“We all know that students have lost opportunities to learn over the last two-and-a-half years due to the pandemic, and all of those gaps can’t possibly be filled this year or next year,” said Associate Superintendent Rita Goss. “We don’t have time to fill in every gap that students have in their learning, we have to be strategic and targeted, we have to look at the most essential standards.”
Prior to McDade’s presentation and the board’s discussion of the plan, the public also weighed in during a public hearing.
Rose Quint, the parent of both a recent graduate and current high school sophomore, praised the plan’s emphasis on raising the achievement levels of Black and Hispanic students, who’ve trailed White and Asian students by increasing margins on state standardized tests since the pandemic began.
In 2021, 31% of all division students earned advanced exam credit, but for Black and Hispanic students, the percent was just 22 and 20, respectively. McDade’s plan includes a goal of increasing the participation of economically disadvantaged, minority students, English learners and students with disabilities in advanced programs by 10%, but Quint urged the division to follow through on the goal of including more students in its most challenging curriculum.
“The … reason for my being here tonight is to urge you, to urge you to put teeth behind this goal. I say that because of my experience with my daughters, the system did not really exhibit an expectation of excellence towards them. It didn’t push them to push themselves, that expectation and that push came from their two educated parents” Quint told the school board and McDade. “Hire role models for these kids, … reach out to those parents, … train counselors to spot Hispanic kids who have very good grades but are not in a single advanced class.”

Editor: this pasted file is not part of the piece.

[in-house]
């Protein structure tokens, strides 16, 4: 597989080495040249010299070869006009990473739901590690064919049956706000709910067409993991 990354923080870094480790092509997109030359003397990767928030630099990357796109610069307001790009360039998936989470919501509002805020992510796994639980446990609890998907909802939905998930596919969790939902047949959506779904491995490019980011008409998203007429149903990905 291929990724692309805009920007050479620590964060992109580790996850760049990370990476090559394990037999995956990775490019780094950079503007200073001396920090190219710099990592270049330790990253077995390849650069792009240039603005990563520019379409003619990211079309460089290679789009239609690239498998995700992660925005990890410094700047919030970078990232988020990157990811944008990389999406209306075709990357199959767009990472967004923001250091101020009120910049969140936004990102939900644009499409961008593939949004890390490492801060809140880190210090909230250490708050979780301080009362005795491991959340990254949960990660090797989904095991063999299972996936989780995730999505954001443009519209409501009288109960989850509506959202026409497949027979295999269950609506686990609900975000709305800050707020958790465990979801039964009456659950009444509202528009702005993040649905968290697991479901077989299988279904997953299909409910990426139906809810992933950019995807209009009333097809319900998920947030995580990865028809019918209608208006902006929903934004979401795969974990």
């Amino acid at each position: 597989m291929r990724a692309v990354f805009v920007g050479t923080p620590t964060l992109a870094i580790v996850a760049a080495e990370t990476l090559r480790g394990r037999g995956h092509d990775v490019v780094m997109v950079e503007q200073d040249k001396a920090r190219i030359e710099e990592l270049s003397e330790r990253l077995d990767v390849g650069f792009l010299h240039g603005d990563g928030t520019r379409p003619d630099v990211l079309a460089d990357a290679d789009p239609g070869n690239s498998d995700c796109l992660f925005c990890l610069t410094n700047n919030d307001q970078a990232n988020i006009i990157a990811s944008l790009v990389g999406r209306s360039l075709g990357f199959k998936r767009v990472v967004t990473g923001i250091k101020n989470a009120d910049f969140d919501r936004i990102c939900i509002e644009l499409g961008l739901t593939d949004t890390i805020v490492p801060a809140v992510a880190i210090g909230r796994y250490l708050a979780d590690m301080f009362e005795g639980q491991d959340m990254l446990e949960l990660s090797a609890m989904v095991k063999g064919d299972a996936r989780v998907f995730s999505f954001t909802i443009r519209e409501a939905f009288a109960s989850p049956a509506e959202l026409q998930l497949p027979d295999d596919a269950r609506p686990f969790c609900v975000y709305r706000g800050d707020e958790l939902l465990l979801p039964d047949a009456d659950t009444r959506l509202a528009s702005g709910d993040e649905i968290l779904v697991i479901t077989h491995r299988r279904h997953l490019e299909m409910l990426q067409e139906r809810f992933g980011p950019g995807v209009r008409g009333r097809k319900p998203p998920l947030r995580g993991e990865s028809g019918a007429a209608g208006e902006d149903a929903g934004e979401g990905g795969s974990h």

Others argued that the plan placed too much focus on racial equity and inclusivity, and that the division should place more emphasis on creating tolerance of differing political opinions. Palmer Denny, a Colgan High School student, said he’d been harassed in school for wearing a hat supporting Donald Trump.
And some said that the plan should focus less on juicing academic achievement to compensate for learning loss last year and place more of an emphasis on social and emotional wellbeing among students during a challenging period.
School board chair Babur Lateef tried to soberly remind the public of the challenges the division will face in realizing the goals laid out in the plan, primarily, he said, with regards to funding. According to McDade’s presentation the county ranks second-to-last in per-pupil spending among school systems in the greater Washington region at $12,641 per student (just behind Manassas and ahead of only Manassas Park).
And if the public and the Prince William Board of County Supervisors were excited about the potential new programming and advances in student achievement being hawked by the superintendent, Lateef said, they should be prepared to pay for it. McDade’s office has already begun work on the fiscal year 2023 budget.
“Plans cost money. … We need to do more on increasing the per-pupil spending,” Lateef said. “It’s unfortunate that in the real world we have to make cuts. … Recognize that this plan will cost money, it’s something that we are ambitious about. … That comes with an effort that we must increase funding to our school division. We have to make real gains on this [regional] chart, we cannot continue to be here at the bottom. If we do, we won’t achieve what’s in this plan.”